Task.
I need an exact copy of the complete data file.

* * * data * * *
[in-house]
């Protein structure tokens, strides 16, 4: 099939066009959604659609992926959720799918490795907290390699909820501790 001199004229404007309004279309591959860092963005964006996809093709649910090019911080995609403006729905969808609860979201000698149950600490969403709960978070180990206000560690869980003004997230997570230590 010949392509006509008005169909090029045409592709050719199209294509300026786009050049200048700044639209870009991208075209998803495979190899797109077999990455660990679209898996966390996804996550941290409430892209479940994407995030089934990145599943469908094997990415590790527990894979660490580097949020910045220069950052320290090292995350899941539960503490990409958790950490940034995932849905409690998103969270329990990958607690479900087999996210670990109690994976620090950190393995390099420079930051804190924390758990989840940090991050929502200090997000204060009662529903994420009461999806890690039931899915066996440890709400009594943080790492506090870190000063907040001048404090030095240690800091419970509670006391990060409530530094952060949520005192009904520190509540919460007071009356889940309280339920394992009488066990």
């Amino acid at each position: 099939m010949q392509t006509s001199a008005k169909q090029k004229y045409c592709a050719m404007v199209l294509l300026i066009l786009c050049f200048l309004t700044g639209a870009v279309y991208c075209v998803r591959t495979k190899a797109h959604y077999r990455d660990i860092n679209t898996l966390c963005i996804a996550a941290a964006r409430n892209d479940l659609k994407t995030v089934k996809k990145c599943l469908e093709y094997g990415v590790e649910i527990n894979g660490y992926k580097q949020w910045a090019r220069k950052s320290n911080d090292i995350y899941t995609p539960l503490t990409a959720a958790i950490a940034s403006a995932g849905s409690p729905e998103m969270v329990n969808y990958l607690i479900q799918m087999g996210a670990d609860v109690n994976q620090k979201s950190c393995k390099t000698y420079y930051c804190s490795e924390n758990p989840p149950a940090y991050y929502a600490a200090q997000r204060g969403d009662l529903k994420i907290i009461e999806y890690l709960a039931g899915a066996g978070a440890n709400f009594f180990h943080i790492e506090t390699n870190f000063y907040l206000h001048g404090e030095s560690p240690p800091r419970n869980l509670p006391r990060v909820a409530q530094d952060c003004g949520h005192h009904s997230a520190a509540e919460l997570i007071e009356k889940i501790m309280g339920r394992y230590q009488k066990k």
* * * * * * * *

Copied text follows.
[in-house]
């Protein structure tokens, strides 16, 4: 099939066009959604659609992926959720799918490795907290390699909820501790 001199004229404007309004279309591959860092963005964006996809093709649910090019911080995609403006729905969808609860979201000698149950600490969403709960978070180990206000560690869980003004997230997570230590 010949392509006509008005169909090029045409592709050719199209294509300026786009050049200048700044639209870009991208075209998803495979190899797109077999990455660990679209898996966390996804996550941290409430892209479940994407995030089934990145599943469908094997990415590790527990894979660490580097949020910045220069950052320290090292995350899941539960503490990409958790950490940034995932849905409690998103969270329990990958607690479900087999996210670990109690994976620090950190393995390099420079930051804190924390758990989840940090991050929502200090997000204060009662529903994420009461999806890690039931899915066996440890709400009594943080790492506090870190000063907040001048404090030095240690800091419970509670006391990060409530530094952060949520005192009904520190509540919460007071009356889940309280339920394992009488066990």
């Amino acid at each position: 099939m010949q392509t006509s001199a008005k169909q090029k004229y045409c592709a050719m404007v199209l294509l300026i066009l786009c050049f200048l309004t700044g639209a870009v279309y991208c075209v998803r591959t495979k190899a797109h959604y077999r990455d660990i860092n679209t898996l966390c963005i996804a996550a941290a964006r409430n892209d479940l659609k994407t995030v089934k996809k990145c599943l469908e093709y094997g990415v590790e649910i527990n894979g660490y992926k580097q949020w910045a090019r220069k950052s320290n911080d090292i995350y899941t995609p539960l503490t990409a959720a958790i950490a940034s403006a995932g849905s409690p729905e998103m969270v329990n969808y990958l607690i479900q799918m087999g996210a670990d609860v109690n994976q620090k979201s950190c393995k390099t000698y420079y930051c804190s490795e924390n758990p989840p149950a940090y991050y929502a600490a200090q997000r204060g969403d009662l529903k994420i907290i009461e999806y890690l709960a039931g899915a066996g978070a440890n709400f009594f180990h943080i790492e506090t390699n870190f000063y907040l206000h001048g404090e030095s560690p240690p800091r419970n869980l509670p006391r990060v909820a409530q530094d952060c003004g949520h005192h009904s997230a520190a509540e919460l997570i007071e009356k889940i501790m309280g339920r394992y230590q009488k066990k």